Glass O'Hare oasis on Tri-State coming down in late 2018

  • The O'Hare oasis glass pavilion will be demolished later this year as part of the Tri-State Tollway expansion.

    The O'Hare oasis glass pavilion will be demolished later this year as part of the Tri-State Tollway expansion. Daily Herald File Photo

 
 

Better savor that latte and broccoli beef now. Later this year, the glass-framed O'Hare oasis on the Tri-State will become the second Illinois tollway rest-stop to disappear.

Officials this month should finalize a settlement agreement with the lease holders of the oasis prior to demolishing it. The agency is widening the Tri-State Tollway (I-294) and needs to remove the glass pavilion over the eight lanes to accommodate more.

The gas stations and 7-Eleven shops are expected to remain in place, officials said at a Thursday finance committee meeting.

The tollway also intends to take down the Hinsdale oasis' glass pavilion to make way for Tri-State improvements later; the village of Hinsdale had objected to the move because it would mean significant losses in sales tax.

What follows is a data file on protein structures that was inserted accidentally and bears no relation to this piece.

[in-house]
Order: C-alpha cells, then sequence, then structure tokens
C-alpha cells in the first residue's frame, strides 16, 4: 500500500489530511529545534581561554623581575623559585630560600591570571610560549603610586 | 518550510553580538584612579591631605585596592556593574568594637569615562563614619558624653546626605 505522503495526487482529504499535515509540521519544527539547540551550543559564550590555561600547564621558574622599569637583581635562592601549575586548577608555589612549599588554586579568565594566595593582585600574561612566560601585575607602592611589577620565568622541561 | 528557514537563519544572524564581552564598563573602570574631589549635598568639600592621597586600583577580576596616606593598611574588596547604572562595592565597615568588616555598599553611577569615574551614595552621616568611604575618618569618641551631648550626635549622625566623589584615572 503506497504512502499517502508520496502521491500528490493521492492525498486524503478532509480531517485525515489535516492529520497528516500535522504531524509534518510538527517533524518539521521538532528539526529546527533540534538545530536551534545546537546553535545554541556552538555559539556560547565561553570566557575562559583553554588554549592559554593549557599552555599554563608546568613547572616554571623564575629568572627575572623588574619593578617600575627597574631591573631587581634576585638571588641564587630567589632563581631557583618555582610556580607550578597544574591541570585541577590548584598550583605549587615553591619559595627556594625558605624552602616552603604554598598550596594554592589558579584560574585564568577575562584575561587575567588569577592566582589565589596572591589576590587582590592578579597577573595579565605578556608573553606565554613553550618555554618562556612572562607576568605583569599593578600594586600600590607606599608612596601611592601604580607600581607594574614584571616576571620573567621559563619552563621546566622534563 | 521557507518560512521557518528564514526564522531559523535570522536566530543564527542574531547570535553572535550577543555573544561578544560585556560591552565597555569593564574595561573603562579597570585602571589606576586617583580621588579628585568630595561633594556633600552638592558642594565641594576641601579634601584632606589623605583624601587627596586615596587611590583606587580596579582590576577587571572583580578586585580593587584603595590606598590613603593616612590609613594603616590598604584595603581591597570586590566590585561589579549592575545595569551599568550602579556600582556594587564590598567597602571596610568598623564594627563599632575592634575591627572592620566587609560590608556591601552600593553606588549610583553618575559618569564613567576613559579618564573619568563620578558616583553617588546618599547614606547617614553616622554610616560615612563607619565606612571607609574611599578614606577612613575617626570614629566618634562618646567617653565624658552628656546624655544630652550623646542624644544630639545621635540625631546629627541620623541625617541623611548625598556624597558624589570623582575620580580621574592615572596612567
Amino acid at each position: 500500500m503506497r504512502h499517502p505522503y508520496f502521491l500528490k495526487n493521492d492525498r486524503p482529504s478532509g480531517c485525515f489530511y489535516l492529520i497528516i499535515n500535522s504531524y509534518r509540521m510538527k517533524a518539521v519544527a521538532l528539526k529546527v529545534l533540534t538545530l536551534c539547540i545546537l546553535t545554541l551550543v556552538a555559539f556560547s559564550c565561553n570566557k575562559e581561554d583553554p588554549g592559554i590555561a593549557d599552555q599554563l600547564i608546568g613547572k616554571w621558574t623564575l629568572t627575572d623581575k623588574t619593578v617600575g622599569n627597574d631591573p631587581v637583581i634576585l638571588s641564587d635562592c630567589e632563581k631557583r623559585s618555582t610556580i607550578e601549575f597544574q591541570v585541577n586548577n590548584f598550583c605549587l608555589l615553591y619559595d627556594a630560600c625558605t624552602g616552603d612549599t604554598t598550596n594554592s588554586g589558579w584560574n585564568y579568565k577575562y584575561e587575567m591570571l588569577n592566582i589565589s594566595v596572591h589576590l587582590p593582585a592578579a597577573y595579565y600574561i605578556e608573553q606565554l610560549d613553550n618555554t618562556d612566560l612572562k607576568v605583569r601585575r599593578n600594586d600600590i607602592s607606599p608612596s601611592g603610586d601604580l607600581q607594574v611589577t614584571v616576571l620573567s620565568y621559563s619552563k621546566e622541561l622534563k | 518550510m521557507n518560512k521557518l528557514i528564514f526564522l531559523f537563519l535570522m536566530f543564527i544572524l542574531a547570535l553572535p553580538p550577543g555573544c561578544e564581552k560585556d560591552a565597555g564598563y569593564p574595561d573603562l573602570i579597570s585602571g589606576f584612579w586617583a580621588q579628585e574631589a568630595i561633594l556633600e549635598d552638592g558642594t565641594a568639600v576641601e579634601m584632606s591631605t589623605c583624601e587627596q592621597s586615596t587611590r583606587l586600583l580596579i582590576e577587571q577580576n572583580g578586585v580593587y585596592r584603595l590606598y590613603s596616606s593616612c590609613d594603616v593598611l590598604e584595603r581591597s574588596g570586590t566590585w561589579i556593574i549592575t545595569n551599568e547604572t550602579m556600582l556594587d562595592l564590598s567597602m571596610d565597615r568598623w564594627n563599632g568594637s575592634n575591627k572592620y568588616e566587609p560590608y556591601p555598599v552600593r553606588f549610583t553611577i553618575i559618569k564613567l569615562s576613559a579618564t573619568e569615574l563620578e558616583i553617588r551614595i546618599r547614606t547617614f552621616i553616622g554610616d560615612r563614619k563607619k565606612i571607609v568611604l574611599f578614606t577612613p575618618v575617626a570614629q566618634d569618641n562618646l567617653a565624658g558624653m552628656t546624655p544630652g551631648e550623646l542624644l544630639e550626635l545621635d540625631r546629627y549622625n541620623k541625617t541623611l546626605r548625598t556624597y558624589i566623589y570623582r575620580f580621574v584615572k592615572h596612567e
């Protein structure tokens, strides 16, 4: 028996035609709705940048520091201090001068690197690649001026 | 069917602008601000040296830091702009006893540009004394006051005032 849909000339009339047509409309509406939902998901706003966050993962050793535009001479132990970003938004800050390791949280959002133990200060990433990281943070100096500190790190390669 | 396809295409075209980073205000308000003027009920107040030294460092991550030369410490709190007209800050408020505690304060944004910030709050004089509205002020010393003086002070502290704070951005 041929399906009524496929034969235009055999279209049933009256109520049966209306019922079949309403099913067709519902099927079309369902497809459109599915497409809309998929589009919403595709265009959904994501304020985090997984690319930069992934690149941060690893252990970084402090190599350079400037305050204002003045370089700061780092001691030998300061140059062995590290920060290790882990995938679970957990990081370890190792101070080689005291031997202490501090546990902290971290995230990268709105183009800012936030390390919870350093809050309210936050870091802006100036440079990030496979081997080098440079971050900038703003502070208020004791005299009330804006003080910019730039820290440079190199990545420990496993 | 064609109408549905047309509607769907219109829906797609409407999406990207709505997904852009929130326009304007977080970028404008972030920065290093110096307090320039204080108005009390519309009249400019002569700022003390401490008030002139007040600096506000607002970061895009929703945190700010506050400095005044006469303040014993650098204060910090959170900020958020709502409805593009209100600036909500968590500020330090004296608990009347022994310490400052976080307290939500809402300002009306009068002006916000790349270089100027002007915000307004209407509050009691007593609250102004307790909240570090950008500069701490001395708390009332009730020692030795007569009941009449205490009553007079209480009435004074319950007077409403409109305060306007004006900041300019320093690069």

Chief Engineer Paul Kovacs said the tollway was working with the village of Schiller Park, where the O'Hare Oasis is located, on options for commercial development.

The tollway demolished the Des Plaines oasis pavilion in 2014 when it widened the Jane Addams Tollway (I-90) but kept the gas stations and convenience stores.

That project cost $4.8 million to remove the structure and improve parking. The tollway also paid leaseholder SFI Chicago Tollway LLC $9.3 million for termination costs.

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Removing the glass and support beams over an active toll road is an intricate job.

With the Des Plaines oasis, workers used a thick mesh curtain intended to prevent debris from landing on the Jane Addams.

"The Tri-State carries more traffic than I-90 but it's all the same level of difficulty," Kovacs said.

The glass will be removed from the inside of the structure and officials now say all lanes will stay open during the process, which will likely occur in off-peak hours.

The O'Hare oasis, like the one in Des Plaines, was built in the 1950s and became a destination point for travelers with a popular Fred Harvey restaurant. Now its retailers include Panda Express, McDonald's, Starbucks, Travel Mart, Auntie Anne's pretzels and others.

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